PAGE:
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I am new as a caregiver my 87 yr old Mom with dementia, she came to live with me 6 months ago when I found her not able to take a shower or dress herself. I take her 2 days a week to Adult Day Care it gives me a break and her a break from me and she can talk with others that have the same disease. Now the Adult Day Care nurses suggested the physical therapy. Mom refuses a walker. She does have heart disease mitrial stenosis so if she walks too fast she gets dizzy and sometimes passes out.

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How about getting the kind of walker with the seat on it. Tell her that it's a place she can rest if she gets dizzy and get the doctor to recommend it. That might be all it takes and a reason to have it other than being handicapped. Even if you can only get her to do it when she takes the longer walks, it may get her adjusted to the idea and end up being something she's okay with.

I'd go with the therapy if you can get it. It won't hurt, and they can sometimes identify and work with some weaknesses that aren't surface apparent. Also discuss occupational therapy. A good occupational therapist will help mom find ways to do thing that she likes and deal with increasing physical and cognitive issues. It's a bit more of a holistic approach than physical therapy.
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Hello Feliceavenue. I thought this article may be helpful to you. https://www.agingcare.com/articles/physical-speech-therapy-alzheimers-dementia-143469.htm
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It's not unusual that your mom does not want to use the walker. It makes her feel handicap and helpless. It's a struggle for her and it will be for you. You will find out as time passes by there will be other things she will refuses to use or try. It will take time and you will need to find a way to explain to her that you don't want her to fall or get hurt, because you need her. Patience is the key to all struggles and you will need it.

If she loves her doctor - get her doctor to talk to her while you are there with her so he/she can explain why the walker is important. My sister and I have had to result to these tactics and we've been taking care of our mom for 8 yrs now. With your help, let her still try to dress herself. It's another way to exercise and keep moving. Once you start doing it for them, they may let you do it all the time without trying themselves.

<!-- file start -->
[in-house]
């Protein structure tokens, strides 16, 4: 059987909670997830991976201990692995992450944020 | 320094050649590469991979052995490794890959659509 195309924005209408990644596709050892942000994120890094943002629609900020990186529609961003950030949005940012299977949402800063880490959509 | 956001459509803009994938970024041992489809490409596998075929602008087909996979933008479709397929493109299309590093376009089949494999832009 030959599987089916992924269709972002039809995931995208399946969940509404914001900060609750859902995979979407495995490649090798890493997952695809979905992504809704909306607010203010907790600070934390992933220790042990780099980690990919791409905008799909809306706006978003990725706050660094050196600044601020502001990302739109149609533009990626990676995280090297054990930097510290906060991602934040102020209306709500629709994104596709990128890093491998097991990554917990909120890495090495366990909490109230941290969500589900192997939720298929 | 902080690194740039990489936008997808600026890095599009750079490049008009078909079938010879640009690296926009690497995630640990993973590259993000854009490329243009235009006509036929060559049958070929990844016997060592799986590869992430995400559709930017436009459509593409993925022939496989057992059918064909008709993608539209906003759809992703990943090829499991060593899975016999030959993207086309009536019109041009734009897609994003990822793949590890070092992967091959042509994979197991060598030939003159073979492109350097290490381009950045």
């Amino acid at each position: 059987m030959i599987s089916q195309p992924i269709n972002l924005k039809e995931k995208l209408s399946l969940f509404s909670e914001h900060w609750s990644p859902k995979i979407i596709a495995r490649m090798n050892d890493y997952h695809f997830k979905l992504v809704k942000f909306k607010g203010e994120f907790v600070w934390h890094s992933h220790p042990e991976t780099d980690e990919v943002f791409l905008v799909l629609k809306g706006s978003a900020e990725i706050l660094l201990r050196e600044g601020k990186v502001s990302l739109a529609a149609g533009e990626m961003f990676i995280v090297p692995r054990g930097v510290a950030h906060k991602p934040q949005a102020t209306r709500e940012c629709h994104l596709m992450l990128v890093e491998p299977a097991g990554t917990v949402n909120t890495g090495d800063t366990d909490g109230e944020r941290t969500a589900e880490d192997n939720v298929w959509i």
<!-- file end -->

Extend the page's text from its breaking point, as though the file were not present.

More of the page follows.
You will find out later as her world changes that she will not want to do or use many things that will help her and you, like wearing Depends or having you help her clean herself etc...This is just the beginning! She could be getting dizzy if she is dehydrated. Our mom has heart problems too and was always getting light headed, until we learned more about hydration and how many ounces of water she must have a day. We use her meds to help us measure her water intake because she drinks more one pill at a time.

Also, make sure her meds are taken around the same time every day, you don't want them to clash with each other. That's why people never get their rest when in hospitals!

There so much to learn and it is a day to day process.
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I definitely think physical therapy would help. My MIL lived with us and had difficulty walking - she refused the walker as well even though she could barely walk with a cane and "holding on" to things as she groped her way. She was an accident waiting to happen. The doctor had to us she should use a walker. Came to point where we had to take charge (she had dementia/alz. as well) Told her we could not find her cane and dr. said she has to use walker. This actually worked as I repeatedly told her that if she falls she could become bedridden.

After hospitalization for heart problem; she was sent to rehab to regain her strength. We requested physical therapy assessment and she had PT at the rehab for 3 weeks. She was much improved when she returned home. Learned again, how to use walker properly and she was standing straighter and had more strength. So, yes - PT helps and she was 88 at the time. Take care.
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My mother-in-law has broken both her hips over the last 4 years and every time she has to go into physical therapy for a few weeks afterwards. She also has dementia, but it has helped her despite. If your mother refuses a walker now, she just might start using it when strangers tell her to. My m-i-l started bucking the use of her walker too, but they stressed the importance of her NOT falling yet AGAIN, and she eventually swallowed her pride and is using it. I think that's what the problem was for her not wanting the stigma of a walker...PRIDE. But tell your mother it's not different then having to use reading glasses, a hearing aid etc. those are all things that we have to use when we get old. No harm no foul.
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I have wondered about physical therapy or speech therapy for my dad who has alzheimers. He is on hospice and has been for over a year now. His prognosis was not good when he first came home from the hospital after a stroke. But he is still physically strong. I think the drs were thinking he wouldn't last a few months. But my mom has kept him active, involved, eating good and at home. He can't make any sense when talking. Just a jumbled mess of words. He walks a million miles a day in the confines of their home. Does anyone think that any kind of therapy would help at this point?
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